James Heath 1848 -1923


James Heath was born on the 30th November 1848 in Horton Parish Staffordshire, the second son of James Heath and Eliza Sims. James married Ann Heath. James Heath (The Church Builder) and his family outside his house in Spencer Avenue, Leek. I will divide the family into two rows as follows:Back Row: Harold Heath, Elsie Heath, Norman Heath Smith, George William Heath and Harriet Elsie Heath (daughter of James Heath) with husband, John Joseph Campbell Smith Front Row: James Heath with grandson Stanley James Smith, Helen and Charles Heath with son Reginald, Ronald Heath Smith (my father) and finally Ann Heath. This photo was taken shortly before Charles Heath and family emigrated to Canada. (Caption and photographs from DH Smith).


The following information is from the newspapers
29th September 1879 Staffordshire Sentinel
On Sale a pleasantly situated six roomed (Stone House) at Rudyard - apply to James Heath Builder Endon Stoke.
Monday 13th October 1879 Staffordshire Sentinel
On Saturday afternoon the new chancel of Endon Church was opened Divine Service being held at three. The little church was packed, including in the congregation several of the Leek and Stoke gentry. The Lord Bishop of the diocese the Ven Archdeacon Sir L.T. Stamer Bart, Rev. A.F. Beucher (rural dean) and the Rev. J. Badnall, took part in the service.
The new chancel is a very handsome erection, and with an organ chamber on the north side, has been built from the early part of the fourteenth century. It is 20ft 6in long and by 16ft in wide and is built entirely of stone, the interior of the roof by pitched pine, clear varnished. The cost of the chancel is about £550, nearly all of which is in hand, and the builder is Mr. James Heath, of Endon. The offertory at the service raised over £20. After the service there was a public tea meeting.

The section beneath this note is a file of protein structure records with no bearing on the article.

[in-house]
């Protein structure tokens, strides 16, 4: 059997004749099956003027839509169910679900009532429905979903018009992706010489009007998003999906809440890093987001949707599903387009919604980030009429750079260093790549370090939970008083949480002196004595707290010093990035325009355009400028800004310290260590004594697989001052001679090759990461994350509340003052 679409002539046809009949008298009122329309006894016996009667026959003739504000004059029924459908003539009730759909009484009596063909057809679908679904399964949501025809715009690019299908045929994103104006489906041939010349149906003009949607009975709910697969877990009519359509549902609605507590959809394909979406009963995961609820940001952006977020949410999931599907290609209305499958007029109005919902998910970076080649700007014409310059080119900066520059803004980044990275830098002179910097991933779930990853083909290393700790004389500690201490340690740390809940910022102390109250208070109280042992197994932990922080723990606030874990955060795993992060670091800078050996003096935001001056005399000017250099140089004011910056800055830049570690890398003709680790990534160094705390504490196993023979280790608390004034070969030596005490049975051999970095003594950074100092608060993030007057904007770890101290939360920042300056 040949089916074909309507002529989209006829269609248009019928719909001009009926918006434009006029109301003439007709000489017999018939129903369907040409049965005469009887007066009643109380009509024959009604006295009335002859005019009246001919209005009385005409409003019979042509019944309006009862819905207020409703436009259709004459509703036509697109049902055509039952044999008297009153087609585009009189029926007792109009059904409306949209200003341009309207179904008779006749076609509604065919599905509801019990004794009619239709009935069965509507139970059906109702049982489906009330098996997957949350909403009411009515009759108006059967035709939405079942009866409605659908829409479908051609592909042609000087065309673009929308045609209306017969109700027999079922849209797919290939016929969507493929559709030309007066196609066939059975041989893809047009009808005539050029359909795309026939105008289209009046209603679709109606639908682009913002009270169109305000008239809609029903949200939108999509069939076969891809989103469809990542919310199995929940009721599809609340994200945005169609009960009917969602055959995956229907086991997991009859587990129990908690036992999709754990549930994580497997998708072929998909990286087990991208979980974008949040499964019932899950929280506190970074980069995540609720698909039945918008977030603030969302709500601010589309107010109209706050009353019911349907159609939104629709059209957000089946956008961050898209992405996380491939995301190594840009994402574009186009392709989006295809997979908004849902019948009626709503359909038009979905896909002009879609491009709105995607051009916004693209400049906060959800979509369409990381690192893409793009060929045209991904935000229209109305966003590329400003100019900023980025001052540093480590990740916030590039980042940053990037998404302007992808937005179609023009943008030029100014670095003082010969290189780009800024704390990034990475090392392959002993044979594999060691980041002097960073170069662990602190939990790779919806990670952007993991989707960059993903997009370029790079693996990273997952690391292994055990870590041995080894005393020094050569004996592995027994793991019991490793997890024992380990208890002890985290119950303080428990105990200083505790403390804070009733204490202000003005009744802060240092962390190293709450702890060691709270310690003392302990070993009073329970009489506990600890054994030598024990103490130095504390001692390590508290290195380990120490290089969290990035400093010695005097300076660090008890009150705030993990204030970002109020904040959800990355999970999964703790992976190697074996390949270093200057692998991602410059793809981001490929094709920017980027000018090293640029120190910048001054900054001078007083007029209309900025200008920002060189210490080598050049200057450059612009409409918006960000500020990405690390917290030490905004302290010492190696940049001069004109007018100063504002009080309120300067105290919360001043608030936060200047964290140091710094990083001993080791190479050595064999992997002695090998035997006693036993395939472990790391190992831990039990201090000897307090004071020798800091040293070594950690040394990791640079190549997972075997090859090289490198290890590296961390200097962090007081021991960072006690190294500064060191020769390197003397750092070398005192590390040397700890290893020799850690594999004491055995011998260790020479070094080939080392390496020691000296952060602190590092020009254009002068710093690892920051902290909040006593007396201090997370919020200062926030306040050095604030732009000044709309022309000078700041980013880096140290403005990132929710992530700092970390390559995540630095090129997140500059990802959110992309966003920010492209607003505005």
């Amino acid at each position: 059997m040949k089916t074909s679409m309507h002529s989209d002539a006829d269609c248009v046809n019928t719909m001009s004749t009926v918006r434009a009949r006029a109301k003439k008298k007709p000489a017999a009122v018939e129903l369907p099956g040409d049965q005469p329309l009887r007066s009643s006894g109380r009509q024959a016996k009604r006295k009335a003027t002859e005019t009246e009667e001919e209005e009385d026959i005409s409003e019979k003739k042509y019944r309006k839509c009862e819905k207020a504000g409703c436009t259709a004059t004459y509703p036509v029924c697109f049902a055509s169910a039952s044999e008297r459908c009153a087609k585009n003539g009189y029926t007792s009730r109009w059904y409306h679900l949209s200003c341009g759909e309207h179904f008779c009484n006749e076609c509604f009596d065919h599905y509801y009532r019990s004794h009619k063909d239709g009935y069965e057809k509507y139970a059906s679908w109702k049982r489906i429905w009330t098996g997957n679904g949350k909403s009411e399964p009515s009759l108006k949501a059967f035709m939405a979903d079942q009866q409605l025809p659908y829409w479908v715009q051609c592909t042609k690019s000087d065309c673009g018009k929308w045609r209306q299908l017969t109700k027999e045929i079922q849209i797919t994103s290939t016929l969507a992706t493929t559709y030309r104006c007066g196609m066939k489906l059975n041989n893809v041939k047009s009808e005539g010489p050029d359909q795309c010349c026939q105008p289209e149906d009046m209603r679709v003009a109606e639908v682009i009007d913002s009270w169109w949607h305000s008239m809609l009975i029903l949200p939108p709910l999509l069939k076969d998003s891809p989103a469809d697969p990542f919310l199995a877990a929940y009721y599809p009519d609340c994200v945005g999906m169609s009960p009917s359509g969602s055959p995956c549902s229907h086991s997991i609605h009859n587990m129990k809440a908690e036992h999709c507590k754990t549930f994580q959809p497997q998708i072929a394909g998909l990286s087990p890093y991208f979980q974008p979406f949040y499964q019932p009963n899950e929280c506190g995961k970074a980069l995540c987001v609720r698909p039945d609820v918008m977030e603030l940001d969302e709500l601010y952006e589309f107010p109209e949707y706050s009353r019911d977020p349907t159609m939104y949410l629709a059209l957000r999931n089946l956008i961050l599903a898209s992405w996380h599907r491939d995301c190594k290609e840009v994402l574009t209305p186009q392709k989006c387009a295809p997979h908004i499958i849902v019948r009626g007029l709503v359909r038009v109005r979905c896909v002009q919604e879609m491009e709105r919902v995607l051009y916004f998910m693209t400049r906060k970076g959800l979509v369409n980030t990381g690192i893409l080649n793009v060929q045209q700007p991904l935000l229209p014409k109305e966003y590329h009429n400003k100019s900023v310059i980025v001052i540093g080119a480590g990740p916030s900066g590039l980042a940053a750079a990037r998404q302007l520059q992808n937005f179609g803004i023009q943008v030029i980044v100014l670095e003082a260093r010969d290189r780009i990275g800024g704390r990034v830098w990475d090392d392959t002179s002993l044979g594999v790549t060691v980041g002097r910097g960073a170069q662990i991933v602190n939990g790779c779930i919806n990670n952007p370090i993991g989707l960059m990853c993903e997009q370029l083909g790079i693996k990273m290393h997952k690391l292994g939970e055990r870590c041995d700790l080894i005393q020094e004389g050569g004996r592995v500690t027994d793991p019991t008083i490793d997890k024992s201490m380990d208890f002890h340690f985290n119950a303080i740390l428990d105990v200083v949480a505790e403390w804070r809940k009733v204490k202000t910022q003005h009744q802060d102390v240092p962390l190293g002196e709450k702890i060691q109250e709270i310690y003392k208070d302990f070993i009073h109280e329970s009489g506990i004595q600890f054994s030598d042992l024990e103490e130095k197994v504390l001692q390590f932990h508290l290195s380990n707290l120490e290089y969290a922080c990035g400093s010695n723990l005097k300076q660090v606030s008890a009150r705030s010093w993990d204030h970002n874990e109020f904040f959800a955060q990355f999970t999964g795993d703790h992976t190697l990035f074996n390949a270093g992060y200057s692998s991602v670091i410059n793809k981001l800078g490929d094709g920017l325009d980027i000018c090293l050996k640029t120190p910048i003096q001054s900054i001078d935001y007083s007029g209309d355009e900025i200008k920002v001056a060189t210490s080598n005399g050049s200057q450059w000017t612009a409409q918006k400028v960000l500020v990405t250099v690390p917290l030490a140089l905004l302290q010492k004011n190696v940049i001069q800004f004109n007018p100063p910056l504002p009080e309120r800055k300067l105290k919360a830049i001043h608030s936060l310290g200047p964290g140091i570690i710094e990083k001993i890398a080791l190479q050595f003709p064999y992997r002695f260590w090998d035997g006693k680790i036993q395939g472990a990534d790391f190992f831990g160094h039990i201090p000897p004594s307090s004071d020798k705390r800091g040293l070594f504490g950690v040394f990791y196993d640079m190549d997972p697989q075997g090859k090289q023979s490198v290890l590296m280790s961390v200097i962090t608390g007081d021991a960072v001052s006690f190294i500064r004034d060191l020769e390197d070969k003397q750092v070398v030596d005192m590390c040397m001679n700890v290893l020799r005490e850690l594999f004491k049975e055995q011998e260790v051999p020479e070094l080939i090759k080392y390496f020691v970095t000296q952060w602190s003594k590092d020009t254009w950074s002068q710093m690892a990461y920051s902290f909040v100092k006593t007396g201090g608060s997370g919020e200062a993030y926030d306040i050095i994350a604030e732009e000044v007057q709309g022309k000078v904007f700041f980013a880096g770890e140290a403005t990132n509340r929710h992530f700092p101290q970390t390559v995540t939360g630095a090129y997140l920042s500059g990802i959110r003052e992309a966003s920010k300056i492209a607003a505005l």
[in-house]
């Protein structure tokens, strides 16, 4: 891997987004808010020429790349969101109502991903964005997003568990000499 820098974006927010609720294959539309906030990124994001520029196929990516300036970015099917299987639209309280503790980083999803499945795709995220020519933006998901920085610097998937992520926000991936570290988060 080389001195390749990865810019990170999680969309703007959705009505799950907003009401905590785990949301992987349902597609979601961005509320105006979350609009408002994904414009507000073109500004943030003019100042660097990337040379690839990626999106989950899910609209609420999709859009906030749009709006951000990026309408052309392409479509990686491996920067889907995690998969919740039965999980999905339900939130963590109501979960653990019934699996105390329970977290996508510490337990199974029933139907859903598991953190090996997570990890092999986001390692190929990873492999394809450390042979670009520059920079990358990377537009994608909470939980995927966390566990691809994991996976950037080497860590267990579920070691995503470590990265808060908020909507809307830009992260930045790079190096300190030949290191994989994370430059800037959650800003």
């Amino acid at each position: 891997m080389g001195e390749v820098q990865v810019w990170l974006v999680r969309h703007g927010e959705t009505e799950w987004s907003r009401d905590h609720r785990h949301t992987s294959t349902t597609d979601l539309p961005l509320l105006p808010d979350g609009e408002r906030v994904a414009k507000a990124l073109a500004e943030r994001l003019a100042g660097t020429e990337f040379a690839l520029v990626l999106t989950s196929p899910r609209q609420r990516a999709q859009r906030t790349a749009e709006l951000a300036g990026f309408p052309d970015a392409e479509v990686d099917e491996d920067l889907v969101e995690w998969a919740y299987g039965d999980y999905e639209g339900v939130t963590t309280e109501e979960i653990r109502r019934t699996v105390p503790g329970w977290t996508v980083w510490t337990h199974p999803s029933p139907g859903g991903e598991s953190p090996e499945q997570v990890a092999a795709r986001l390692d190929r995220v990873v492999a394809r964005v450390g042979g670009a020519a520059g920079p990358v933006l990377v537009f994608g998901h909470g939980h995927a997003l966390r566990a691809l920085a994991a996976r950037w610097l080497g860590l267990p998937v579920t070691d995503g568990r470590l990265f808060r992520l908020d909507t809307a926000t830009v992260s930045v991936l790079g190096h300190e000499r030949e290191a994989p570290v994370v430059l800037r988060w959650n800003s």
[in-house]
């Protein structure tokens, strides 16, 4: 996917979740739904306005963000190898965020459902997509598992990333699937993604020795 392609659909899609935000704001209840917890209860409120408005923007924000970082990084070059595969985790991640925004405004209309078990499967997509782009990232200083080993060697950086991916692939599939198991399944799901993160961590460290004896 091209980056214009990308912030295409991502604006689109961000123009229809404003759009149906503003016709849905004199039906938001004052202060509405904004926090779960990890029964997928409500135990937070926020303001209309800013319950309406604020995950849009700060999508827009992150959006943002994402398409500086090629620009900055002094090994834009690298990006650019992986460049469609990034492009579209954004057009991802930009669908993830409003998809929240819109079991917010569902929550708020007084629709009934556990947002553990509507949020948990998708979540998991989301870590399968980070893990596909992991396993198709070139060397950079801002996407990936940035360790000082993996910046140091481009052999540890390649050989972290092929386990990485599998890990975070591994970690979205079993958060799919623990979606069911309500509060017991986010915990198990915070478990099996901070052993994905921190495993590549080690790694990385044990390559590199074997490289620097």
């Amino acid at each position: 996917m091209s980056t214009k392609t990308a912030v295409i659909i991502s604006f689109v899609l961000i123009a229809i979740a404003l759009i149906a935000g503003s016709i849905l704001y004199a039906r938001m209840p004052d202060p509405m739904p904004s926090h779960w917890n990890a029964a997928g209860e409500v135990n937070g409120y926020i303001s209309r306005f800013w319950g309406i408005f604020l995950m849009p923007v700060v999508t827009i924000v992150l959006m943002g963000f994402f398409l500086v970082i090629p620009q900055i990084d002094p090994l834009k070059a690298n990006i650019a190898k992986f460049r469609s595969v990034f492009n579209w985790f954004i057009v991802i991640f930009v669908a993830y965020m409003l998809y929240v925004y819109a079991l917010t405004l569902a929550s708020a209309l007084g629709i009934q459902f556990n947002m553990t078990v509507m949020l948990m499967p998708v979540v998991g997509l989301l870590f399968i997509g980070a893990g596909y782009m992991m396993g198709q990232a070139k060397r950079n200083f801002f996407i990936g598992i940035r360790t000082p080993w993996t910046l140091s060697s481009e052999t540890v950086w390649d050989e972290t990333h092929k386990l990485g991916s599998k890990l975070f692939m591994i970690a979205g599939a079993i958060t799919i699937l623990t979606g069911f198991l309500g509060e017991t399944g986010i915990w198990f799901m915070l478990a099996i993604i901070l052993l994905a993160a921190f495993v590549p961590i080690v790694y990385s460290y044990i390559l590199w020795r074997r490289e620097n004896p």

23rd March 1880 Staffordshire Sentinel. To let small Villa Residence Endon, within 10 minutes walk of Endon station. Apply James Heath builder.
Also in the same paper the Staffordshire Sentinel dated the 23rd March 1880. To be let or sold Rudyard pleasantly situated (Stone House) suitable for letting of front rooms to visitors. Apply James Heath Builder Endon.
Monday 2nd May 1881 to be let with immediate possession a House and Garden, pleasantly situated in the Village of Endon, suitable for a small family. Rent 2s. 6d. a week. To view the same and for further particulars, apply to Mr. James Heath, Builder, Endon.
The following is taken from Michael Fisher
The Diary Of A Victorian Stonemason.
The story of the building of All Saints Church is recorder in the diaries of James Heath for 1885-7. All Saints' was the biggest place of work Heath had ever undertaken, and he was full of enthusiasm for it. He was a deeply religious man, and although he had left the Methodist Church to become an Anglican, a strain of Evangelical piety runs through nearly every page of his diaries. On the day he signed the contract for All Saints' he wrote "May God in his great mercy and wisdom help me to complete this work to His Glory, my honour, and everybody's satisfaction. Amen".
He was also energetic and hardworking. He would often walk to Leek early in the morning from his Endon home, and spend up to ten hours on the site before returning in the evening.